8
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From the Lucene docs

$\text{IDF} = 1 + \log\left(\frac{\text{numDocs}}{\text{docFreq}+1}\right)$

In other references (i.e. wikipedia), IDF is typically calculated as $\log\left(\frac{\text{numDocs}}{\text{docFreq}}\right)$ or $\log\left(\frac{\text{numDocs}}{\text{docFreq}+1}\right)$ to avoid diving by 0.

I also realize Lucene uses $\sqrt{x}$ rather than $\log(x)$ for calculating TF, but my understanding is that this is just a preferred transformation, probably to avoid $\log(0)$.

Can anyone explain that additional +1 in the IDF term?

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All TF-IDF weighting schemes are just heuristic methods to give more weight to unusual terms. I'm not sure that TF-IDF schemes generally have a solid statistical basis behind them (see reference 1), except for the observation that TF-IDF tends to produce better results than simple word counts. Since the quality of the results is the primary (sole?) justification for TF-IDF in the first place, one could argue that trying your method with and without +1 and picking the best one would be fine.

If I'm reading this sckit learn thread correctly, it appears that you are not the first person to raise a similar question about adding 1 to IDF scores. The consensus on that thread is that +1 is nonstandard behavior as well. I only skimmed it, but the thread does not appear contain a resounding endorsement or justification of +1.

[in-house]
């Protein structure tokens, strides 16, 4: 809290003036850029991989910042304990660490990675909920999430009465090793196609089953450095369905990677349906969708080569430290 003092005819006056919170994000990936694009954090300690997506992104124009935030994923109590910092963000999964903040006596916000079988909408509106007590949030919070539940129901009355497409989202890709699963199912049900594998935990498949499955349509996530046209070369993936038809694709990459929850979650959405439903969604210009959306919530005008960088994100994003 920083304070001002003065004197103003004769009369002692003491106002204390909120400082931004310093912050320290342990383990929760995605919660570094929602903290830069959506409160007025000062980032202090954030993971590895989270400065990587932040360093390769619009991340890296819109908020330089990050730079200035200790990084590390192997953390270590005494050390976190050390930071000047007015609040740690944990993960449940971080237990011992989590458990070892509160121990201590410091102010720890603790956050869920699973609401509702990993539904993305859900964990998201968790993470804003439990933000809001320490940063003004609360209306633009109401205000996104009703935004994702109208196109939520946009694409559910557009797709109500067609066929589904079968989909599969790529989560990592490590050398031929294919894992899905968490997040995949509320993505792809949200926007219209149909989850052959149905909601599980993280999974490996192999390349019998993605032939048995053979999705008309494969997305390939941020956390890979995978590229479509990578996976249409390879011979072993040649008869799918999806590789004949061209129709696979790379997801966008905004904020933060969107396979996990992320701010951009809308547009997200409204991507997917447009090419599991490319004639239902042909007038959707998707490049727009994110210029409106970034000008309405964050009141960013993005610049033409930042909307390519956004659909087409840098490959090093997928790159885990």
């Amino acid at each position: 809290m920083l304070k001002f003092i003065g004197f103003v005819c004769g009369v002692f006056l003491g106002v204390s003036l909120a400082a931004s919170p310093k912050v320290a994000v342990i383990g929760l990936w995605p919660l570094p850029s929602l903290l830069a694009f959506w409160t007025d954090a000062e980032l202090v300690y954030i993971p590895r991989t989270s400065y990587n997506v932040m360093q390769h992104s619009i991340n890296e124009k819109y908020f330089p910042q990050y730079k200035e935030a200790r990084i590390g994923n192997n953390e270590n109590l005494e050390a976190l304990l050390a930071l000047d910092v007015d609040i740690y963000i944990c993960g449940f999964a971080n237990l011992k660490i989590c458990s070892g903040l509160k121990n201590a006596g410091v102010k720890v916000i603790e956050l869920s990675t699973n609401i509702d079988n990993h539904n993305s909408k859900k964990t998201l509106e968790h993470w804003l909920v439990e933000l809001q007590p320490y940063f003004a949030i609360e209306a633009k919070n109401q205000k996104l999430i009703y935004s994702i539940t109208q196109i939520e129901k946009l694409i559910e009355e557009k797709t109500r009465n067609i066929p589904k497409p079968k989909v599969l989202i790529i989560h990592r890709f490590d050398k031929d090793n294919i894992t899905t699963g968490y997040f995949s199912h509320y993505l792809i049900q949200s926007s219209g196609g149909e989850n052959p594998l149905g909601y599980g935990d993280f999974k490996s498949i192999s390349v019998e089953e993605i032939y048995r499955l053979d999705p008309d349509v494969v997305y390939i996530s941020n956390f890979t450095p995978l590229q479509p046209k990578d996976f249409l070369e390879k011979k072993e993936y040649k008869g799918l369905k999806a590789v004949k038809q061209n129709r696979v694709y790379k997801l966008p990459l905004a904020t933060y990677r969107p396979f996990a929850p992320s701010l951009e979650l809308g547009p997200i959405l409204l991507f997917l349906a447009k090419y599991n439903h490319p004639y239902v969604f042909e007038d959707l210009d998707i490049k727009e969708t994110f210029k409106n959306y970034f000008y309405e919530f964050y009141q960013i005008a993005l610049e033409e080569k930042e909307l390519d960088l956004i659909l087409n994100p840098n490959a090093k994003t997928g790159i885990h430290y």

So the choice of +1 has the effect of placing the lower bound on all IDF values at 1 rather than at 0. This is the same as adding $e$ documents containing every word to your corpus. Not sure why that might be helpful, but perhaps it is in specific contexts. One might even treat some parameter $c$ in $c+\log\left(\frac{\text{numDocs}}{\text{docFreq+1}}\right)$ as a tuning parameter, to give you a more flexible family of IDF schemes with $c$ as their lower bound.

When the lower bound of IDF is zero, the product $\text{term frequency}\times\text{IDF}$ may be 0 for some terms, so that those terms are given no weight at all in the learning procedure; qualitatively, the terms are so common that they provide no information relevant to the NLP task. When the lower-bound is nonzero, these terms will have more influence.

  1. John Lafferty and Guy Lebanon. "Diffusion Kernels on Statistical Manifolds." Journal of Machine Learning. 2005.
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  • $\begingroup$ Thanks for the well through out answer. I was hoping to get a better idea of why the lower bound of 1 for IDF is useful. Interesting that other people have the same question, with no real answer. $\endgroup$ – Greg Dean May 25 '15 at 6:02
  • $\begingroup$ @GregDean I'm afraid that this explanation is the best that I can manage. I did some more research to try and find something more definitive, but didn't have much luck. $\endgroup$ – Sycorax May 26 '15 at 4:45

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